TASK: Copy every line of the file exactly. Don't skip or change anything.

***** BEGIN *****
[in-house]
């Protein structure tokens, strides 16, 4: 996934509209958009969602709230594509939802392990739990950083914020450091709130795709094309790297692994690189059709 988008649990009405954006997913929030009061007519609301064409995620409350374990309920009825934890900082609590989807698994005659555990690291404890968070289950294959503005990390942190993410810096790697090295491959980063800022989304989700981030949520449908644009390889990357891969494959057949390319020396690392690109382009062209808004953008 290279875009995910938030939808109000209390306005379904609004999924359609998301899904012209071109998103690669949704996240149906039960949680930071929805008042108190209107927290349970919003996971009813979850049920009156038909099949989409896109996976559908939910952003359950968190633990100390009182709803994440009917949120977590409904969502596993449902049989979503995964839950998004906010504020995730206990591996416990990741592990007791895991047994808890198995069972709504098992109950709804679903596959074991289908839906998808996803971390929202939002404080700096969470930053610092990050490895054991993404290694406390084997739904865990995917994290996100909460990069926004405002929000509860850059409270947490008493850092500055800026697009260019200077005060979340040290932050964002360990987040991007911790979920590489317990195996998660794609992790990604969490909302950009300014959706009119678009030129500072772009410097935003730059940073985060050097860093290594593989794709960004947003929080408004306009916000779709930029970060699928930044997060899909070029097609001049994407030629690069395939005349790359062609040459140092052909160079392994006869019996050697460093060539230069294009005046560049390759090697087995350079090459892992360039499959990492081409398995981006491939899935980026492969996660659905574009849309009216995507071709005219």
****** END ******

[in-house]
């Protein structure tokens, strides 16, 4: 996934509209958009969602709230594509939802392990739990950083914020450091709130795709094309790297692994690189059709 988008649990009405954006997913929030009061007519609301064409995620409350374990309920009825934890900082609590989807698994005659555990690291404890968070289950294959503005990390942190993410810096790697090295491959980063800022989304989700981030949520449908644009390889990357891969494959057949390319020396690392690109382009062209808004953008 290279875009995910938030939808109000209390306005379904609004999924359609998301899904012209071109998103690669949704996240149906039960949680930071929805008042108190209107927290349970919003996971009813979850049920009156038909099949989409896109996976559908939910952003359950968190633990100390009182709803994440009917949120977590409904969502596993449902049989979503995964839950998004906010504020995730206990591996416990990741592990007791895991047994808890198995069972709504098992109950709804679903596959074991289908839906998808996803971390929202939002404080700096969470930053610092990050490895054991993404290694406390084997739904865990995917994290996100909460990069926004405002929000509860850059409270947490008493850092500055800026697009260019200077005060979340040290932050964002360990987040991007911790979920590489317990195996998660794609992790990604969490909302950009300014959706009119678009030129500072772009410097935003730059940073985060050097860093290594593989794709960004947003929080408004306009916000779709930029970060699928930044997060899909070029097609001049994407030629690069395939005349790359062609040459140092052909160079392994006869019996050697460093060539230069294009005046560049390759090697087995350079090459892992360039499959990492081409398995981006491939899935980026492969996660659905574009849309009216995507071709005219």